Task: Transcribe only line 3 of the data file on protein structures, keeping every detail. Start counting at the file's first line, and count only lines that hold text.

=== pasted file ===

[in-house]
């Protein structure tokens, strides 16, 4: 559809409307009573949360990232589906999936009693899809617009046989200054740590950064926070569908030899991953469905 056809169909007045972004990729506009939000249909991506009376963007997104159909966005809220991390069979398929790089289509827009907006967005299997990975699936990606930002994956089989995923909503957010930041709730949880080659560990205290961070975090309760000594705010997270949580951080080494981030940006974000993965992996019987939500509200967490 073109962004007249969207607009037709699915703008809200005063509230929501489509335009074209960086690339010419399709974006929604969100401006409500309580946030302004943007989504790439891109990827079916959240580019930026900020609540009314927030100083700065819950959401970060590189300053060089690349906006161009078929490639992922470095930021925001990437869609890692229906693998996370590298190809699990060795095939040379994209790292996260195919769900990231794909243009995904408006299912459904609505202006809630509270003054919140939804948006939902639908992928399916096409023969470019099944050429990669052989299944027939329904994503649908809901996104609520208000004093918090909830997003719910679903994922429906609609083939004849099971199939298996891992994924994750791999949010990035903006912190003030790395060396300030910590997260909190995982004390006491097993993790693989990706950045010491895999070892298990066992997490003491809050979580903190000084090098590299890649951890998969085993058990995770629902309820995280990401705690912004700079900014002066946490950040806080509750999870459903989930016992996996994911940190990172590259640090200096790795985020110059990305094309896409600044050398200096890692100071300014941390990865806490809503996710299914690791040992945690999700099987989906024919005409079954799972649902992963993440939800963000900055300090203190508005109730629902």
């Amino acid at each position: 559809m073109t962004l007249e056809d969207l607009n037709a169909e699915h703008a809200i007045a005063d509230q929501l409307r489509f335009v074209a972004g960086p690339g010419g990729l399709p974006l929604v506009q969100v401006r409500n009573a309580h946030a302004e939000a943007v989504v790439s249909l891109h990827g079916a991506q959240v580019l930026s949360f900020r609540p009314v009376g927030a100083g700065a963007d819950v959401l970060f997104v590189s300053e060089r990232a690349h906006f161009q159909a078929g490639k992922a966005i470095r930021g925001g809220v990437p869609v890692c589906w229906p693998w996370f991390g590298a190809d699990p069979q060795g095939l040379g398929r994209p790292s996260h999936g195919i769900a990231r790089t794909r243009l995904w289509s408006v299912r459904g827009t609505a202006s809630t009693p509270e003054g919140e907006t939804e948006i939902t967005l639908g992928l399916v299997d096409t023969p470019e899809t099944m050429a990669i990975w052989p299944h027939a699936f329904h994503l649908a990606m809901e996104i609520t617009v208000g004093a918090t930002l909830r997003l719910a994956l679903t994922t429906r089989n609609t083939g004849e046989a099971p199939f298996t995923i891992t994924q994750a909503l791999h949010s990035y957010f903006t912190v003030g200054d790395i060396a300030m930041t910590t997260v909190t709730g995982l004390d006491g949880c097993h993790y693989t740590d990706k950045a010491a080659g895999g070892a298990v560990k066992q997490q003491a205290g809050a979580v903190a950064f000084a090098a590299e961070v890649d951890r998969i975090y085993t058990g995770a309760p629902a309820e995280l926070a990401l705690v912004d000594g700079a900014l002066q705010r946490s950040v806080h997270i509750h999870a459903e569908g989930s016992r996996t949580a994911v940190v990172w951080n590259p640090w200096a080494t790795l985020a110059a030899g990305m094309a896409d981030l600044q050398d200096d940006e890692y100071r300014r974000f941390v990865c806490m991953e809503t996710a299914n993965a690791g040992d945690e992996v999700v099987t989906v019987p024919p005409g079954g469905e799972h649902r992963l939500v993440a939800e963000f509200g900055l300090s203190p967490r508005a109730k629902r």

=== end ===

């Amino acid at each position: 559809m073109t962004l007249e056809d969207l607009n037709a169909e699915h703008a809200i007045a005063d509230q929501l409307r489509f335009v074209a972004g960086p690339g010419g990729l399709p974006l929604v506009q969100v401006r409500n009573a309580h946030a302004e939000a943007v989504v790439s249909l891109h990827g079916a991506q959240v580019l930026s949360f900020r609540p009314v009376g927030a100083g700065a963007d819950v959401l970060f997104v590189s300053e060089r990232a690349h906006f161009q159909a078929g490639k992922a966005i470095r930021g925001g809220v990437p869609v890692c589906w229906p693998w996370f991390g590298a190809d699990p069979q060795g095939l040379g398929r994209p790292s996260h999936g195919i769900a990231r790089t794909r243009l995904w289509s408006v299912r459904g827009t609505a202006s809630t009693p509270e003054g919140e907006t939804e948006i939902t967005l639908g992928l399916v299997d096409t023969p470019e899809t099944m050429a990669i990975w052989p299944h027939a699936f329904h994503l649908a990606m809901e996104i609520t617009v208000g004093a918090t930002l909830r997003l719910a994956l679903t994922t429906r089989n609609t083939g004849e046989a099971p199939f298996t995923i891992t994924q994750a909503l791999h949010s990035y957010f903006t912190v003030g200054d790395i060396a300030m930041t910590t997260v909190t709730g995982l004390d006491g949880c097993h993790y693989t740590d990706k950045a010491a080659g895999g070892a298990v560990k066992q997490q003491a205290g809050a979580v903190a950064f000084a090098a590299e961070v890649d951890r998969i975090y085993t058990g995770a309760p629902a309820e995280l926070a990401l705690v912004d000594g700079a900014l002066q705010r946490s950040v806080h997270i509750h999870a459903e569908g989930s016992r996996t949580a994911v940190v990172w951080n590259p640090w200096a080494t790795l985020a110059a030899g990305m094309a896409d981030l600044q050398d200096d940006e890692y100071r300014r974000f941390v990865c806490m991953e809503t996710a299914n993965a690791g040992d945690e992996v999700v099987t989906v019987p024919p005409g079954g469905e799972h649902r992963l939500v993440a939800e963000f509200g900055l300090s203190p967490r508005a109730k629902r």